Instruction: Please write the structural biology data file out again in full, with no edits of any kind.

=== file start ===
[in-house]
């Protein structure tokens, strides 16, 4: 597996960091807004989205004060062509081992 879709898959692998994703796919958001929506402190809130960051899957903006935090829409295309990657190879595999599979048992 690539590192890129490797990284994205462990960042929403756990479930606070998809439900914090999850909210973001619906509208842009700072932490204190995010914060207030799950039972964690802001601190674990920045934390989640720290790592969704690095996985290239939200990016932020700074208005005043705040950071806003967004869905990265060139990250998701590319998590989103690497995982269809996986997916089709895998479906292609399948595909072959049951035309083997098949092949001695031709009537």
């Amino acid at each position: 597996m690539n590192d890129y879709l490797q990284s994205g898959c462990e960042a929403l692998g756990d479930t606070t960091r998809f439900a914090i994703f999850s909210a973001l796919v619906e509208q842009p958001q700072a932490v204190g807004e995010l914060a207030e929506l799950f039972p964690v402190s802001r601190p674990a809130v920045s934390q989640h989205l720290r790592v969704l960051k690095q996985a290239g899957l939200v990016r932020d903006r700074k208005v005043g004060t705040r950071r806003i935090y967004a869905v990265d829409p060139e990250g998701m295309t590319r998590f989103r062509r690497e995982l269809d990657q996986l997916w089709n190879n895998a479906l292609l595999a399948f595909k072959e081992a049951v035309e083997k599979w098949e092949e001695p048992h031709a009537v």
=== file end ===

[in-house]
């Protein structure tokens, strides 16, 4: 597996960091807004989205004060062509081992 879709898959692998994703796919958001929506402190809130960051899957903006935090829409295309990657190879595999599979048992 690539590192890129490797990284994205462990960042929403756990479930606070998809439900914090999850909210973001619906509208842009700072932490204190995010914060207030799950039972964690802001601190674990920045934390989640720290790592969704690095996985290239939200990016932020700074208005005043705040950071806003967004869905990265060139990250998701590319998590989103690497995982269809996986997916089709895998479906292609399948595909072959049951035309083997098949092949001695031709009537």
């Amino acid at each position: 597996m690539n590192d890129y879709l490797q990284s994205g898959c462990e960042a929403l692998g756990d479930t606070t960091r998809f439900a914090i994703f999850s909210a973001l796919v619906e509208q842009p958001q700072a932490v204190g807004e995010l914060a207030e929506l799950f039972p964690v402190s802001r601190p674990a809130v920045s934390q989640h989205l720290r790592v969704l960051k690095q996985a290239g899957l939200v990016r932020d903006r700074k208005v005043g004060t705040r950071r806003i935090y967004a869905v990265d829409p060139e990250g998701m295309t590319r998590f989103r062509r690497e995982l269809d990657q996986l997916w089709n190879n895998a479906l292609l595999a399948f595909k072959e081992a049951v035309e083997k599979w098949e092949e001695p048992h031709a009537v």